home » cd catalogue » Yells At Eels + Pinkish Black » Jeremy Hallock, The Dallas Morning News

Yells At Eels + Pinkish Black - Vanishing Light...

Jeremy Hallock, The Dallas Morning News

A long-awaited project between two of North Texas’ most unique and noteworthy bands is suddenly seeing the light of day. Yells At Eels and Pinkish Black recorded an album together in April 2018. At the time, both groups had members facing life-threatening health issues. Two years later during the COVID-19 pandemic, the album was quickly prepped for release after a French label showed interest.

Yells At Eels has been at it for over 20 years, and the band is not your typical free jazz family band. On trumpet is 65-year-old Dennis Gonzalez, a retired schoolteacher who has performed all over the world with countless musicians. His sons, drummer Stefan and bassist Aaron, have been in numerous punk, metal and experimental bands. The two have also been leaders of the local music scene for several years.

On Monday nights at RBC in Deep Ellum — before the coronavirus pandemic, anyway — Aaron hosted Outward Bound Mixtape Sessions, a live music series for strange local acts and touring bands. Now in their 30s, the brothers have performed at virtually every DIY music venue in North Texas since they were teens.

Dennis Gonzalez takes a photo of Aaron Gonzalez, Stefan Gonzalez and Daron Beck after a photo shoot in the backyard of his house in Dallas on Tuesday, April 28, 2020. Yells at Eels and Pinkish Black recorded an album together while members from both groups had life-threatening health issues.(Vernon Bryant / Staff Photographer)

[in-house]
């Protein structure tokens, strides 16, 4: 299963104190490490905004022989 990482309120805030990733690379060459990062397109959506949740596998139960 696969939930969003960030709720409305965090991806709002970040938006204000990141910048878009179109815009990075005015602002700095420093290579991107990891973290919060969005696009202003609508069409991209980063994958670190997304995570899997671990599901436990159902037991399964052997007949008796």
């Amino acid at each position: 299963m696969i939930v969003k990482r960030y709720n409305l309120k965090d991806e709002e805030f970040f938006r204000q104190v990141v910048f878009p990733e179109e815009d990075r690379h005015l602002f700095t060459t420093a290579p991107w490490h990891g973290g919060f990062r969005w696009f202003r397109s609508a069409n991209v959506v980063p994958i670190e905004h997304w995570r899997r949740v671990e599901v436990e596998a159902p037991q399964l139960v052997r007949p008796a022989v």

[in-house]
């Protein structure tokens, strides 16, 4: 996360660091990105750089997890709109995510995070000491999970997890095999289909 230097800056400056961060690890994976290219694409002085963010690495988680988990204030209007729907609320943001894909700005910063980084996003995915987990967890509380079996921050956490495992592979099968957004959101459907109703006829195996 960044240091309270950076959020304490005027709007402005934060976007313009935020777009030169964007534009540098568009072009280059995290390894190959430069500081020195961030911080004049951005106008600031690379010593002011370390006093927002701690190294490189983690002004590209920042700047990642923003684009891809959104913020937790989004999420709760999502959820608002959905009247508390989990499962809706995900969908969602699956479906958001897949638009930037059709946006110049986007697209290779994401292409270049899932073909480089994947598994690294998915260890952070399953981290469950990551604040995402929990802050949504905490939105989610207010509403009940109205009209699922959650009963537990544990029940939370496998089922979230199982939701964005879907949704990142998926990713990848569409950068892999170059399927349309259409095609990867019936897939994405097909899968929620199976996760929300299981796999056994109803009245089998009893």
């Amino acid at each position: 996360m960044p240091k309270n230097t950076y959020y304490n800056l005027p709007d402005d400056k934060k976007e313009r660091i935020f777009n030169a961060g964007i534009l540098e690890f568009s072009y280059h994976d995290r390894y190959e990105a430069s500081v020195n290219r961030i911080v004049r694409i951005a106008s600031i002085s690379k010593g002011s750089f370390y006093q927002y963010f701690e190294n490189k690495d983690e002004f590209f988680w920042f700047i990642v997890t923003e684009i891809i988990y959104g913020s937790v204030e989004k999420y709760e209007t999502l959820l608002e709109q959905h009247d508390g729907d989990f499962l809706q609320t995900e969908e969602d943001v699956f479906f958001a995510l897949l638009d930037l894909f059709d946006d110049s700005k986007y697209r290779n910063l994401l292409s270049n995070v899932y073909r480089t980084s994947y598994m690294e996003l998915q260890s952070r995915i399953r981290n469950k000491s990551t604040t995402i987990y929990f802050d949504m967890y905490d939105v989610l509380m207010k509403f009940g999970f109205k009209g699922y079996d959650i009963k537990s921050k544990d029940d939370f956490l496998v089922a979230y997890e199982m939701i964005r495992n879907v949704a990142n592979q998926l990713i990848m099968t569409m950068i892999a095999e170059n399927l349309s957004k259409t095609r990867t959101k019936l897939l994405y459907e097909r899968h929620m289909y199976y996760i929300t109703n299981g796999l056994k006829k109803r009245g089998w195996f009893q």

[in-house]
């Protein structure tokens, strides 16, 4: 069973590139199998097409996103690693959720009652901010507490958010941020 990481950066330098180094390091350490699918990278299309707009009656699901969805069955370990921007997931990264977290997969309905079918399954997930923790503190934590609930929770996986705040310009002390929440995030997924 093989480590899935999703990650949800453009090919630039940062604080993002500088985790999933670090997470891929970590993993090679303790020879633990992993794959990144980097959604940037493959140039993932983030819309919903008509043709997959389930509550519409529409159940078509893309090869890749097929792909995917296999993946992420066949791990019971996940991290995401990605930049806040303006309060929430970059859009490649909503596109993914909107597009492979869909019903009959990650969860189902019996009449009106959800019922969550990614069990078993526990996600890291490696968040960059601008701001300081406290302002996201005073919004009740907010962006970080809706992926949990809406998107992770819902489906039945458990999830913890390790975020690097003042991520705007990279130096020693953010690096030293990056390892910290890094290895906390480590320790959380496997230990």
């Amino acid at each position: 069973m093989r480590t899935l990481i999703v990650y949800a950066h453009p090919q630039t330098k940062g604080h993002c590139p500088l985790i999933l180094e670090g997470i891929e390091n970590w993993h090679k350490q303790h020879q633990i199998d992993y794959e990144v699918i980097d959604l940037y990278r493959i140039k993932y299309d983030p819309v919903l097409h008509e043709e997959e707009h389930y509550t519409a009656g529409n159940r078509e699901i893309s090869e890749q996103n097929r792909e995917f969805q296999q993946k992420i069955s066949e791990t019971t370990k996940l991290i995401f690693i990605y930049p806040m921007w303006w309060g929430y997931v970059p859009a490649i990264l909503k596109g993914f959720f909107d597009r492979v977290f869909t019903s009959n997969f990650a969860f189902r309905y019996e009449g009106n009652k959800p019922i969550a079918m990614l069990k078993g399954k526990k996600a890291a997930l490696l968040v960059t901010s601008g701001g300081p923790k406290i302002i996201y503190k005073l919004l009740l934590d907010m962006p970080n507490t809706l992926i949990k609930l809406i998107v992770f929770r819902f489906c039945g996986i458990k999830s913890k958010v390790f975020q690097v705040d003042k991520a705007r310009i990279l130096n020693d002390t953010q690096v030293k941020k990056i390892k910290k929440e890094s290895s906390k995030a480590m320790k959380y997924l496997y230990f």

A national touring act signed to Relapse Records, Pinkish Black has a heavy-rock-with-synthesizers style that is difficult to pigeonhole. Imagine an ’80s horror film soundtrack that is progressive and influenced by post-punk as well as early metal like Black Sabbath. The duo, Daron Beck and Jon Teague, both in their early 40s, have also been part of the North Texas music scene for decades.

“To me, it’s just pop music,” Beck says. “It’s just really dour, depressing, complex pop music.”

Back when the album was recorded, Dennis was wrestling with congestive heart failure and diabetes, and Beck had recently suffered two heart attacks.

“I’ve never been the healthiest person physically,” Beck says. “But mentally I never really recuperated from that. Anytime I wake up, I have to assess my health and take about seven pills throughout the day. I wonder if every little pain is a heart attack, but it seems like everyone is kind of experiencing that now, wondering if every cough is COVID-19.”

The two groups had wanted to work together for a long time, and with a lull in their schedules, they took the opportunity to book some studio time just over two years ago, improvising the recordings in a day. The results of the collaboration convey understated tension with a mysterious, cinematic vibe.